California, which is running its own marketplace, has enrolled nearly twice as many as any other state, according to the February enrollment report. Florida, which is relying on the federal exchange, has enrolled more than 440,000. Texas has enrolled 295,000 people.
At the same time, Nevada had just a 26 percent increase, but the state insurance exchange disputes the numbers used in the report and says it had closer to a 75 percent jump. Still, an exchange official says they have not seen the enrollment they expected because of technical problems with their website. "We are not pleased with the enrollment growth," said C.J. Bawden, spokesman for the Silver State Health Insurance Exchange.
Federal officials said they don't know how many people who have enrolled were previously uninsured or what percent have paid their premiums.
While enrollment in February was slightly lower than in January -- 943,000 compared to 1.1 million--federal officials point out that February has fewer days and the January enrollment report counted the final three days of December.
Bataille refused to say whether she thinks enrollment will hit the 6 million mark projected by the Congressional Budget Office earlier this year. "We do believe millions more Americans will come in and enroll in coverage before the March 31 deadline," she said.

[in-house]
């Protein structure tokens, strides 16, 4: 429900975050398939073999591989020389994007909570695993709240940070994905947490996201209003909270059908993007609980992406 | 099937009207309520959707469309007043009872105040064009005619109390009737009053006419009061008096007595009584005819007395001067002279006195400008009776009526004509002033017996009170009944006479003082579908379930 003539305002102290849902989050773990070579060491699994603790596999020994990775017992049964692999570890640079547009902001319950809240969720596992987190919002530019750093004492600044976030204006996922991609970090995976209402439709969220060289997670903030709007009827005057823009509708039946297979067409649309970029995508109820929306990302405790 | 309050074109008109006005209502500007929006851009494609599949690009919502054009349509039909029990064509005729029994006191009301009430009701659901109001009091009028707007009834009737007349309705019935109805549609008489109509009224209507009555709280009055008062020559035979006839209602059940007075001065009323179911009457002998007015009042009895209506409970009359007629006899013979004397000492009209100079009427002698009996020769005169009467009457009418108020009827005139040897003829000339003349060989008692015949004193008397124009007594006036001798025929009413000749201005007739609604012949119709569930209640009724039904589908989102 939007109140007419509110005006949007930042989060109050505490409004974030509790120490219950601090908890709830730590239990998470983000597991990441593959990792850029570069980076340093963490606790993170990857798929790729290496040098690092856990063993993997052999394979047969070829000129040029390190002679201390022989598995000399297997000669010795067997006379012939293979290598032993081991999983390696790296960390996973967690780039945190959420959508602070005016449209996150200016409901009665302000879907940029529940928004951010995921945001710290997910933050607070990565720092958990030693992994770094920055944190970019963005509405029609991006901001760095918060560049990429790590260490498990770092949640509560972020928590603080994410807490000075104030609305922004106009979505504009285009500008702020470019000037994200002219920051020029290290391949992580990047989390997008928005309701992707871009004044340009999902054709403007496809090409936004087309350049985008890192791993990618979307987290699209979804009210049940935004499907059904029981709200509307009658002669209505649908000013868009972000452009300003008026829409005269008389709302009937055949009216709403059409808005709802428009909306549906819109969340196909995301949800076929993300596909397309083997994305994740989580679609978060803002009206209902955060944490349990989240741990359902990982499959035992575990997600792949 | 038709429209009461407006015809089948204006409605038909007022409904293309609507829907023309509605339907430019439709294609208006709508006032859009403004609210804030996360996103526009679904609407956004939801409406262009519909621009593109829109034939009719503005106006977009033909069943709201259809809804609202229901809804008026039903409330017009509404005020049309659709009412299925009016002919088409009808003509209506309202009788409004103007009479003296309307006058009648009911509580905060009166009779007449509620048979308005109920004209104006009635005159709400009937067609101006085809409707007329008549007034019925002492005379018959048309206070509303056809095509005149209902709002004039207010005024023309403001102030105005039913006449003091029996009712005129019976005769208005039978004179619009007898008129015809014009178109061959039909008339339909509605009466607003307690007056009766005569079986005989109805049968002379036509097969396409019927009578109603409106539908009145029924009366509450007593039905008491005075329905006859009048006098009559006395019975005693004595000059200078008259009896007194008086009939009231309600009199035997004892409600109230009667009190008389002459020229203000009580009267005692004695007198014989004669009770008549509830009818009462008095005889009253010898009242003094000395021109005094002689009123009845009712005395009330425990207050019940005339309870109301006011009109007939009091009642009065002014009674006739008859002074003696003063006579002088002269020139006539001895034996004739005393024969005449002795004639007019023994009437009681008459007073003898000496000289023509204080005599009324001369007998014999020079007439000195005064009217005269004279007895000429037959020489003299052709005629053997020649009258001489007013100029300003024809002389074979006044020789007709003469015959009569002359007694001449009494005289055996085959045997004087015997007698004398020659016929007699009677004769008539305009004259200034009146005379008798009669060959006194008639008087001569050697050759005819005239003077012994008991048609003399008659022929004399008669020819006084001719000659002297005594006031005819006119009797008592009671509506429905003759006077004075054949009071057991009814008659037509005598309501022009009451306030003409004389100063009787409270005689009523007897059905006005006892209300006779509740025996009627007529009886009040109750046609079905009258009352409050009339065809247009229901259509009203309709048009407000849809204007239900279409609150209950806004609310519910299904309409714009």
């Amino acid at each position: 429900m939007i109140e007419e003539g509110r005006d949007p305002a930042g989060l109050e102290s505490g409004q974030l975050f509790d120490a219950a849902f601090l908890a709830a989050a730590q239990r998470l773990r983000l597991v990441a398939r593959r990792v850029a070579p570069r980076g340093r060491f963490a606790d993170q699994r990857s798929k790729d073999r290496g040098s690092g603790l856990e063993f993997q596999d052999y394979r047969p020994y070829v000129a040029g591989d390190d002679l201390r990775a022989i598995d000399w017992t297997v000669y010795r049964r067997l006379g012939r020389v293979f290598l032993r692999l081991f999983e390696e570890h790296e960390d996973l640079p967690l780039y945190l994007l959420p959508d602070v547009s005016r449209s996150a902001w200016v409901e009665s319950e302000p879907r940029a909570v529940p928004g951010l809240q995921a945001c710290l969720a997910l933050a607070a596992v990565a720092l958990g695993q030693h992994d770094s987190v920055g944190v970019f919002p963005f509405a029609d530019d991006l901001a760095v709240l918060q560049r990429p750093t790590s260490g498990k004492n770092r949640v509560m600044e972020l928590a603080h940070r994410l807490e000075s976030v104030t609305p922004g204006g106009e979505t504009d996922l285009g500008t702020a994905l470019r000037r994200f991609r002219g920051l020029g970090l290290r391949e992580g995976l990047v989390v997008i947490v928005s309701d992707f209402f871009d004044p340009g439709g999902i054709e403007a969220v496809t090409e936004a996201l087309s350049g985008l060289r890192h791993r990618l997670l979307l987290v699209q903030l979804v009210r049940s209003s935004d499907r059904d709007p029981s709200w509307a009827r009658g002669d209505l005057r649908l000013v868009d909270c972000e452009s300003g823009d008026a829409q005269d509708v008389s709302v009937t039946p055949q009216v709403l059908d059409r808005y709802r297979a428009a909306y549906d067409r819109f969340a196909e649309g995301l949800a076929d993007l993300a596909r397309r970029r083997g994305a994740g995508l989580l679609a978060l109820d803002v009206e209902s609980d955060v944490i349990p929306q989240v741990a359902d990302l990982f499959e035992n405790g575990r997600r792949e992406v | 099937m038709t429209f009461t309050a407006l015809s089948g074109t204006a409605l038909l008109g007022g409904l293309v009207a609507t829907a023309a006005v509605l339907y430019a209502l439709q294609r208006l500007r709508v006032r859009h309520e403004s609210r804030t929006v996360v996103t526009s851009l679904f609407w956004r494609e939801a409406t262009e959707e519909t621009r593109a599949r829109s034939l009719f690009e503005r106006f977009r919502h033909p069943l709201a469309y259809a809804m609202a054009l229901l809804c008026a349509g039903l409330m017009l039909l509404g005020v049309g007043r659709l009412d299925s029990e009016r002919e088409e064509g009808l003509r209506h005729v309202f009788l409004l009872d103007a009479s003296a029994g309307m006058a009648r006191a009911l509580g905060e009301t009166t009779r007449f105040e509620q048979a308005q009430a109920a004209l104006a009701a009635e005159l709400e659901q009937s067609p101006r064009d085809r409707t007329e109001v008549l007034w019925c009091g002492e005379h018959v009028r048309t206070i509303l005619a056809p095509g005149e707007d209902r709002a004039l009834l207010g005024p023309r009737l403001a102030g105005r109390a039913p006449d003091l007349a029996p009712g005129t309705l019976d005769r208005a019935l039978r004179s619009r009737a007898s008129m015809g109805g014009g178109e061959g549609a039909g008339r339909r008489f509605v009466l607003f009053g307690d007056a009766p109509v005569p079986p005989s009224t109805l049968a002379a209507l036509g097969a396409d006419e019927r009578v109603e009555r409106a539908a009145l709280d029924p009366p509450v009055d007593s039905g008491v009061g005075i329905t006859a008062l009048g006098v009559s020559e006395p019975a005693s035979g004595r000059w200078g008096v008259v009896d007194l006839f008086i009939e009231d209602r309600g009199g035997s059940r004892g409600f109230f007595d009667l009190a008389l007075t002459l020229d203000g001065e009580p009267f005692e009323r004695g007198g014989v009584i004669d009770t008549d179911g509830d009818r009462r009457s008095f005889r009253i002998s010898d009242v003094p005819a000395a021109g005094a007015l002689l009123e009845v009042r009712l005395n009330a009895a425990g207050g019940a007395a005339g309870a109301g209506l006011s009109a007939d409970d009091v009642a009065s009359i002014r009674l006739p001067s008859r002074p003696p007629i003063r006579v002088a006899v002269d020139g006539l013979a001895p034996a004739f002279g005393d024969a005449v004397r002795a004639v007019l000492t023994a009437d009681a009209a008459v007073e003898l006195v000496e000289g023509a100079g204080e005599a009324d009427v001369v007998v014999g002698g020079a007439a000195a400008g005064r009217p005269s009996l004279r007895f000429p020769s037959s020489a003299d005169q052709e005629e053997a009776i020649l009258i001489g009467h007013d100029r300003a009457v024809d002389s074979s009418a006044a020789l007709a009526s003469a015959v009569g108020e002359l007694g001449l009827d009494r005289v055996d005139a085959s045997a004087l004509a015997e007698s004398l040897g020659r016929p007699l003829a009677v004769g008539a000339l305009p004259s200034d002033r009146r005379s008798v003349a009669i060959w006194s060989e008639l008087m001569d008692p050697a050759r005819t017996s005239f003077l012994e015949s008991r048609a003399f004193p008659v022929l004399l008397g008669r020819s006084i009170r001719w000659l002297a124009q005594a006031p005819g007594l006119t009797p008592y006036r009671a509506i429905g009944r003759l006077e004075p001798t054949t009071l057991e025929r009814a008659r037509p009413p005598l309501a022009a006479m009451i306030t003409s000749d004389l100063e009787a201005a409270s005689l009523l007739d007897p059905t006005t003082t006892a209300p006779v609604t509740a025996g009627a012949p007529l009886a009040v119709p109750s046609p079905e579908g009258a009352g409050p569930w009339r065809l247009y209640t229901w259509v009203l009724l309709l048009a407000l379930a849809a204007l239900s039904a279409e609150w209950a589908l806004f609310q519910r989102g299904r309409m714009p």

More than 8 in 10 enrollees have received subsidies to lower their monthly premiums, according to the HHS data.
The marketplaces — a centerpiece of the Affordable Care Act — were created so that Americans unable to get coverage through their jobs could select among plans that offer a basic set of benefits. Americans making up to four times the federal poverty level, or nearly $46,000 for an individual, qualify for government subsidies to offset the cost of their premiums.
The administration had announced passing the 4 million enrollment mark about two weeks ago but did not break out the figures.
The percent of people between 18 and 34 enrolling ranged from 18 percent in West Virginia, to 31 percent in Utah, to 45 percent in the District of Columbia. The variation reflects states' demographics, among other things, federal officials said.
An additional 4.4 million people have been deemed eligible for Medicaid, according to the report, but it is not known how many of those people are new to the program. There is no deadline on when people can enroll in the state-federal health insurance program for the poor.
In addition, more than 544,000 people have purchased standalone dental plans in the federal marketplace, the report said. Dental enrollment figures were not available for the state marketplaces.
Anne Filipic, president of nonprofit Enroll America, said the growth in Florida and Texas reflects partly the need for coverage in those states and the work her group and others have done to drive demand.
Tue, Mar 11 2014